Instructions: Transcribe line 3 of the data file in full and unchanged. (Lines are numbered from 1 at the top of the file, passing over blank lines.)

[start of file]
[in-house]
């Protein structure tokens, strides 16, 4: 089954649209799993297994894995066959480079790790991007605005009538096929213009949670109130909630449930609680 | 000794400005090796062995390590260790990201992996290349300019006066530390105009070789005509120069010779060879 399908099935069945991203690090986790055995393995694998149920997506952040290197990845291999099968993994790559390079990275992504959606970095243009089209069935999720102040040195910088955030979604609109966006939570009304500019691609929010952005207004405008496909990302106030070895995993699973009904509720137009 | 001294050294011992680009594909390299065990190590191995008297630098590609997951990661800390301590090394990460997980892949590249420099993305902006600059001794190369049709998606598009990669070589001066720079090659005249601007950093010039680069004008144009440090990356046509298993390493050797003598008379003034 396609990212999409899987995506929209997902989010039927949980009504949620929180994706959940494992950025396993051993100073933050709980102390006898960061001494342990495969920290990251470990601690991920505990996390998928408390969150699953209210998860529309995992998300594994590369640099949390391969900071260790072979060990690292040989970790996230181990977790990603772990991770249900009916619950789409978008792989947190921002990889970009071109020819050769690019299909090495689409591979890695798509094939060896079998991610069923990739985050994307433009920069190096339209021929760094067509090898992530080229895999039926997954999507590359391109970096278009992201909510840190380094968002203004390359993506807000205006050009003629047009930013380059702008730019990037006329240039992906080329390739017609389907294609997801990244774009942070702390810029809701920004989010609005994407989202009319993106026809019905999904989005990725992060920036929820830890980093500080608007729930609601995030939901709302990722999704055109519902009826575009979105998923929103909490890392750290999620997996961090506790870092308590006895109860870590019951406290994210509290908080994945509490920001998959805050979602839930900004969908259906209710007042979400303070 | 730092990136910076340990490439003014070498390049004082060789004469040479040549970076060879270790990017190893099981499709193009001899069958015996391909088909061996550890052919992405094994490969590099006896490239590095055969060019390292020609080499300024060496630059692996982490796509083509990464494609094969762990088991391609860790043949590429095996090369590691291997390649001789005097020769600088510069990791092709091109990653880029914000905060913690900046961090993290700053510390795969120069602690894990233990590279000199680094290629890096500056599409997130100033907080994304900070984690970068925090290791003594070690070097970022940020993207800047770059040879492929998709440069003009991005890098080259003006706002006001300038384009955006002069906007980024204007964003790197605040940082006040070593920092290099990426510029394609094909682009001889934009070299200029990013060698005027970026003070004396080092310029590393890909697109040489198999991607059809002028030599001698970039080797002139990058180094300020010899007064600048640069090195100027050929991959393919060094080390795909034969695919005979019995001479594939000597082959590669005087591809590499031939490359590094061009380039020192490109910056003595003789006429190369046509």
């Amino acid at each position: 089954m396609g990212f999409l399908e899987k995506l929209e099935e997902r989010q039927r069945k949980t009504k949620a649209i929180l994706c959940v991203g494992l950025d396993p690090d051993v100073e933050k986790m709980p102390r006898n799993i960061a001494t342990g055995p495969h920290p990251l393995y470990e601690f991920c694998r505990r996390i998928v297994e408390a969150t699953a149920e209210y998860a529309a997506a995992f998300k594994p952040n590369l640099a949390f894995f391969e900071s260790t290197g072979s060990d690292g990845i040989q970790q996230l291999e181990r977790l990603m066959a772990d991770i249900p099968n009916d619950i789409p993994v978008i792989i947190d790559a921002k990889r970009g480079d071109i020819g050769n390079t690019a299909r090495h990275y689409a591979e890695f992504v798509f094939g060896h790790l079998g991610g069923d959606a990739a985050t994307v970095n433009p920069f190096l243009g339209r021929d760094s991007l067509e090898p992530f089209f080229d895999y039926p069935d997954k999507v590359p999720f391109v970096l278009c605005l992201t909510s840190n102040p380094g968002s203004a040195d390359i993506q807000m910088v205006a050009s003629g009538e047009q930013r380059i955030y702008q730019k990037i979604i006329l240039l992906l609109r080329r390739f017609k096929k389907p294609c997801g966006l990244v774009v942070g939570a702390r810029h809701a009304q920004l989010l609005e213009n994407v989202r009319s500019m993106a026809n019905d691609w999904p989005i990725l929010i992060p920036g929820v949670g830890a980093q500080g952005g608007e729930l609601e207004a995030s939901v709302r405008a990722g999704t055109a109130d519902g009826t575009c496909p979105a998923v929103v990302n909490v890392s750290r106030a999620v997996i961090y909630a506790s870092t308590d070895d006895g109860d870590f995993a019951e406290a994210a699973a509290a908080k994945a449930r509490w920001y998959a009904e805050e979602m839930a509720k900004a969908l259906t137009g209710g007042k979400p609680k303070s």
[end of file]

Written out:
């Amino acid at each position: 089954m396609g990212f999409l399908e899987k995506l929209e099935e997902r989010q039927r069945k949980t009504k949620a649209i929180l994706c959940v991203g494992l950025d396993p690090d051993v100073e933050k986790m709980p102390r006898n799993i960061a001494t342990g055995p495969h920290p990251l393995y470990e601690f991920c694998r505990r996390i998928v297994e408390a969150t699953a149920e209210y998860a529309a997506a995992f998300k594994p952040n590369l640099a949390f894995f391969e900071s260790t290197g072979s060990d690292g990845i040989q970790q996230l291999e181990r977790l990603m066959a772990d991770i249900p099968n009916d619950i789409p993994v978008i792989i947190d790559a921002k990889r970009g480079d071109i020819g050769n390079t690019a299909r090495h990275y689409a591979e890695f992504v798509f094939g060896h790790l079998g991610g069923d959606a990739a985050t994307v970095n433009p920069f190096l243009g339209r021929d760094s991007l067509e090898p992530f089209f080229d895999y039926p069935d997954k999507v590359p999720f391109v970096l278009c605005l992201t909510s840190n102040p380094g968002s203004a040195d390359i993506q807000m910088v205006a050009s003629g009538e047009q930013r380059i955030y702008q730019k990037i979604i006329l240039l992906l609109r080329r390739f017609k096929k389907p294609c997801g966006l990244v774009v942070g939570a702390r810029h809701a009304q920004l989010l609005e213009n994407v989202r009319s500019m993106a026809n019905d691609w999904p989005i990725l929010i992060p920036g929820v949670g830890a980093q500080g952005g608007e729930l609601e207004a995030s939901v709302r405008a990722g999704t055109a109130d519902g009826t575009c496909p979105a998923v929103v990302n909490v890392s750290r106030a999620v997996i961090y909630a506790s870092t308590d070895d006895g109860d870590f995993a019951e406290a994210a699973a509290a908080k994945a449930r509490w920001y998959a009904e805050e979602m839930a509720k900004a969908l259906t137009g209710g007042k979400p609680k303070s």